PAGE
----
Mayor Ed Lee, who has cut into transportation funding by nixing Sunday parking meters and abandoning a proposed vehicle license fee increase, now says that he will punish the six supervisors who voted to approve a ballot measure to increase transportation’s share of the general fund. Supervisor Scott Wiener proposed the charter amendment as a stop-gap measure to fund the city’s transportation needs, while SF waits two years for the mayor to support a vehicle license fee measure.
The SF Chronicle reported on Sunday that “the mayor’s office seems to be hinting that it will target programs important to the six supervisors who voted to place Wiener’s proposal on the ballot — Wiener, David Chiu, Jane Kim, London Breed, Malia Cohen and David Campos.”
Lee confirmed this report at a press conference yesterday, where he signed his touted $500 million transportation bond ballot measure. The mayor told reporters, “I have to hold the supervisors that did this accountable,” and called Wiener’s measure “disturbing,” adding that it “can be very damaging” to the city budget.
“Fiscally, it was not responsible to have done,” Lee said. “It disbalances the budget, and it was not what we had all collaboratively agreed to do.”
If passed, Wiener’s charter amendment would allocate an estimated $22 million to transportation in fiscal year 2015-2016, with 75 percent dedicated to Muni and the rest dedicated to bicycle and pedestrian safety improvements. Subsequent increases, based on population growth, would follow each year. A provision in the measure allows the mayor to nix it, once voters approve the vehicle license fee — as expected in November 2016, if the mayor follows through on his pledged support.
The mayor apparently tried to stop Wiener from moving forward with his ballot measure, on the grounds that it would take general funds from other city services, and hurt voter support for the $500 million general obligation bond for transportation that Lee has put on the ballot. Those arguments have been echoed by Supervisors Katy Tang, Mark Farrell, and Norman Yee, who voted against Wiener’s ballot measure.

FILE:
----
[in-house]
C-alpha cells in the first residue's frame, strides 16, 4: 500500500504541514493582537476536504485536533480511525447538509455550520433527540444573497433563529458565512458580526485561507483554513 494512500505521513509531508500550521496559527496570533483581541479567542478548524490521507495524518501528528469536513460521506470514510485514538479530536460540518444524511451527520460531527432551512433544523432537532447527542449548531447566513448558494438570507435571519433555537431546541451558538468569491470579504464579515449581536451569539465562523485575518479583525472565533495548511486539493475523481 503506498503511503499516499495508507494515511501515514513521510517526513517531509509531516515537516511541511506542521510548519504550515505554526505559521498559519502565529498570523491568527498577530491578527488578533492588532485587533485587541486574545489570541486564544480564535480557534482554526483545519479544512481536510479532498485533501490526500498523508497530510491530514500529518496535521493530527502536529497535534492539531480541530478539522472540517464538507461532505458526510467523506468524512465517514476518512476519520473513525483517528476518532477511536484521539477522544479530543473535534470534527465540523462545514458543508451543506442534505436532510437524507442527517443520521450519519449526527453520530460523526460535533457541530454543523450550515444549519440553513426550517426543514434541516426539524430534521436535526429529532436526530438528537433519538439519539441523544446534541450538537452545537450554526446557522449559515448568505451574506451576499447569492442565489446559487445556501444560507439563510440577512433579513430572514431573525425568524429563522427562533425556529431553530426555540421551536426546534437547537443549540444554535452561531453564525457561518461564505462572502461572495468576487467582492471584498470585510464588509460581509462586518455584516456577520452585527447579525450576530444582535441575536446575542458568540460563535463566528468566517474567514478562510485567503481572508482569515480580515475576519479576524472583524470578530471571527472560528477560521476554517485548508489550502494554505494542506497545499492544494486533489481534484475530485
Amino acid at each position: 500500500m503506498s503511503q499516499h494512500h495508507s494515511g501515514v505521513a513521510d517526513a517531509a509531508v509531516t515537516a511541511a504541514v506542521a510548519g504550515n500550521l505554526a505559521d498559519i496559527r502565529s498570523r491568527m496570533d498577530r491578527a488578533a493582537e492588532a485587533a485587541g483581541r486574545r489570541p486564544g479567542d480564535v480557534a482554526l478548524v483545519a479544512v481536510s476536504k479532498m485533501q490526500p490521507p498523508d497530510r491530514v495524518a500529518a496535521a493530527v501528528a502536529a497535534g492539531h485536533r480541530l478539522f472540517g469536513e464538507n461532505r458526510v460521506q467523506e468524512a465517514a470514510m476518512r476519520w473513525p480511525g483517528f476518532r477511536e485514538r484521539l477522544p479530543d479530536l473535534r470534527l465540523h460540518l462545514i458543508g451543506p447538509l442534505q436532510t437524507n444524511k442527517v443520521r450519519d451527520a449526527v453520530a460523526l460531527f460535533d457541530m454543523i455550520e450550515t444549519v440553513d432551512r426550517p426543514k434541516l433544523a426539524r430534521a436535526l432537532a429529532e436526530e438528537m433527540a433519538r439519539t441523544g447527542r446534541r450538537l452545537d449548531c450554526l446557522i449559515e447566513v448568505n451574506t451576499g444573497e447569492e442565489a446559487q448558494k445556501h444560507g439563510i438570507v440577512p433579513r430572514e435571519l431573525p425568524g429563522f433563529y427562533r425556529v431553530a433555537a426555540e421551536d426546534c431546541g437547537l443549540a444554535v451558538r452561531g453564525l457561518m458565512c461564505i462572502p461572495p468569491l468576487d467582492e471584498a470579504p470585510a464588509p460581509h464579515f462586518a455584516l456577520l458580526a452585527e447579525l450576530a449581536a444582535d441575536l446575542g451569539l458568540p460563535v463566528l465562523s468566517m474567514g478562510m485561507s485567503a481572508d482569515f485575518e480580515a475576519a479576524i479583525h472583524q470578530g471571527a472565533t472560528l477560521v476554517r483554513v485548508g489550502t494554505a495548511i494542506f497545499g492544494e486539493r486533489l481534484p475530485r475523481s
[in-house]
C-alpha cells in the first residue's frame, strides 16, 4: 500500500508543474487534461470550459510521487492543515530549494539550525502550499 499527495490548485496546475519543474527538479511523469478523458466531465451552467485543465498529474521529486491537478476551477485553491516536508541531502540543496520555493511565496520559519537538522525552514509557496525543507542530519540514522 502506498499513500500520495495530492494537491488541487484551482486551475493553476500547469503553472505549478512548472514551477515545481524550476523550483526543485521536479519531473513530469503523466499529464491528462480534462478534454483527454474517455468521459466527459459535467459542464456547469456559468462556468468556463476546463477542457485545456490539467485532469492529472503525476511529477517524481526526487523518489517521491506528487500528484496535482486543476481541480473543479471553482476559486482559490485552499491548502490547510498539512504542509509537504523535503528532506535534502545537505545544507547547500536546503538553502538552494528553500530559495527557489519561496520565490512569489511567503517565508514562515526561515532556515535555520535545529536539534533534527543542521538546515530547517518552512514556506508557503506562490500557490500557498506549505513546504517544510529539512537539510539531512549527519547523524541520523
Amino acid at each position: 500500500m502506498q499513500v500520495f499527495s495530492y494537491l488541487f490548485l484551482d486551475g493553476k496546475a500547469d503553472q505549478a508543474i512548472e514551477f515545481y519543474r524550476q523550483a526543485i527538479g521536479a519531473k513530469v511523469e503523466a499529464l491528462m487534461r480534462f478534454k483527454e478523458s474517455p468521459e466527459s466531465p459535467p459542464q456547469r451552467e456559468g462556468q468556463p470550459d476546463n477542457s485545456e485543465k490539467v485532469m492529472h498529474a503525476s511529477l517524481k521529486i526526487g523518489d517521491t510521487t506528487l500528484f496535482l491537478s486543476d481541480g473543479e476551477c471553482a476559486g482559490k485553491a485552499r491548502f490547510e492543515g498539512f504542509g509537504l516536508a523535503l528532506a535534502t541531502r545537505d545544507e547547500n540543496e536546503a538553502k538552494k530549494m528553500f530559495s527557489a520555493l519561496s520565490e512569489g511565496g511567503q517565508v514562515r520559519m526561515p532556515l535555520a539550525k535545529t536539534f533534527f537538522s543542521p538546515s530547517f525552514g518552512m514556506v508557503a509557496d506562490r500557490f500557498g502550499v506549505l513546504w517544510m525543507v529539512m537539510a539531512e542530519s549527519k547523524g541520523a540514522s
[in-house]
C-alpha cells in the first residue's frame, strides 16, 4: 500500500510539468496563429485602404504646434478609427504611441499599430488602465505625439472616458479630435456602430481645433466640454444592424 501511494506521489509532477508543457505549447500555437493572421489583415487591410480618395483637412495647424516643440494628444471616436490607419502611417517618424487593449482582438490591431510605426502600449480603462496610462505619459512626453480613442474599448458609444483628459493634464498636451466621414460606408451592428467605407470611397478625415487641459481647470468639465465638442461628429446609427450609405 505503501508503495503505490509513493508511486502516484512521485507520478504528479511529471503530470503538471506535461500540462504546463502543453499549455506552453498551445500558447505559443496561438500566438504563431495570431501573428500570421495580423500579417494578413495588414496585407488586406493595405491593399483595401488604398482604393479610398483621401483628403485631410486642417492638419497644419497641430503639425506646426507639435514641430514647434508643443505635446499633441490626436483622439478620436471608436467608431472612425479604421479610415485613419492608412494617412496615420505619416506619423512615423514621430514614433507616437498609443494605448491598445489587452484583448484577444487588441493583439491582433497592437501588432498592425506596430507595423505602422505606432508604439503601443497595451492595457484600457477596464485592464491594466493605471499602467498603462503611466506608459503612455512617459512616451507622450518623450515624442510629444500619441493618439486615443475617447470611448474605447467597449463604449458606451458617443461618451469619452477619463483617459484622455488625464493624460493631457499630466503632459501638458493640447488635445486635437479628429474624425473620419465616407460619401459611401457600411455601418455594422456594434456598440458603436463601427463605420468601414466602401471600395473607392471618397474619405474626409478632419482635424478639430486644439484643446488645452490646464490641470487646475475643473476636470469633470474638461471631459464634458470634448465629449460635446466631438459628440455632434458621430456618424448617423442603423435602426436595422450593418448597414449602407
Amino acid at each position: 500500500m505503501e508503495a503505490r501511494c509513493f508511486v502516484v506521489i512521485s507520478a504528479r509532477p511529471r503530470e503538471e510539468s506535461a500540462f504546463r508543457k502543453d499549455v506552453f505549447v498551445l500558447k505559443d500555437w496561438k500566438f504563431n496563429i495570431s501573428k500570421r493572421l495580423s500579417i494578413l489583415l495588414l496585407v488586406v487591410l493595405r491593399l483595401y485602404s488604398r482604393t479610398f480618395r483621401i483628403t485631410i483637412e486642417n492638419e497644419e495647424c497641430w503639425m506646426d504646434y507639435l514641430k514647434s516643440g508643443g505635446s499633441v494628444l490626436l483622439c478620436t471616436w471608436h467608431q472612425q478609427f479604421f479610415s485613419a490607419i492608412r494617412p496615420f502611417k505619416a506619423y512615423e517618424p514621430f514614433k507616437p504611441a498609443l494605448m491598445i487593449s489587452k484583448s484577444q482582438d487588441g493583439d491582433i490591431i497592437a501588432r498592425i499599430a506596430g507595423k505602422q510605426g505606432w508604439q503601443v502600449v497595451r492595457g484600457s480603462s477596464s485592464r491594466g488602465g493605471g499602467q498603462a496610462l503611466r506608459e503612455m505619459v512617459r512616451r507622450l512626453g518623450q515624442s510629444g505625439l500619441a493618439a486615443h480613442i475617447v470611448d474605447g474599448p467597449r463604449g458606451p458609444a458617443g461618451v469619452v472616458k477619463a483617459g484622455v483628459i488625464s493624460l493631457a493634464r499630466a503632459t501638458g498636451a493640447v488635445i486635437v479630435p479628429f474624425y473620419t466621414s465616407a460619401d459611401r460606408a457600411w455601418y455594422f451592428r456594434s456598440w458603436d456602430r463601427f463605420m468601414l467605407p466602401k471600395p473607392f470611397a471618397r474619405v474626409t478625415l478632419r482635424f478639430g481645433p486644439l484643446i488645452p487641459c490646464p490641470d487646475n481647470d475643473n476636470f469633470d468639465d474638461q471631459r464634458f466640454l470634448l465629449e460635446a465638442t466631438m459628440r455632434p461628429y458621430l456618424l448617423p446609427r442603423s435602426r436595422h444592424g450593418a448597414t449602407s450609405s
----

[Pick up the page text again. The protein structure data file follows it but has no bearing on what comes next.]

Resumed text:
Wiener’s measure will compete with ballot measures to increase funding for the Children’s Fund and to boost the local minimum wage to $15 per hour. The Chronicle reports:
The minimum wage proposal – which calls for a gradual increase in the city’s minimum wage until it hits $15 in 2018 – would account over time for the greatest increase in public spending, jumping from $12.8 million next year to $56.3 million by 2018, mostly because city contractors, such as in-home care workers, would be paid more. And that wage increase, combined with the children’s fund increase, would make up 75 percent of the $104 million annual increase by 2018. But Lee and other critics are seizing on Wiener’s proposal.
Mayor Lee’s budget director, Kate Howard, told the Chronicle that “the mayor did ask the sponsor [Wiener] to not move forward with this, very directly.” Wiener dismissed the mayor’s concerns, saying that although the supervisors approved a two-year budget, the second year will be revised anyway:
This is really about priorities and choices — that’s what the budget is about. They have chosen to prioritize other things. I know it’s always tempting, when you don’t like a proposal, to use scare tactics — but if this passes, it will fit into the budget just fine. Voters should have the opportunity to tell City Hall that Muni is a priority.
Keep in mind Mayor Lee’s record on responsible transportation funding. He used his leverage over the SFMTA Board of Directors to repeal Sunday parking meters this year, which increased car traffic on the streets and cost Muni an estimated $11 million annually. The mayor said that doing so would win over support from car-driving voters for both the GO bond measure and VLF increase, both recommended by his own task force. However, he subsequently abandoned the VLF — until Wiener convinced him to say he’ll support it in the 2016 election.
This month, it was revealed that a major mayoral campaign donor, tech billionaire Sean Parker, has funded an advisory ballot measure that attempts to kill Sunday meters and enshrine free parking in perpetuity.
Mayor Lee may not see a problem with any of that — or with parking in bus stops and crosswalks, for that matter. But to him, letting voters choose to fund Muni and safer streets with their own tax dollars is “disturbing” and “not responsible.”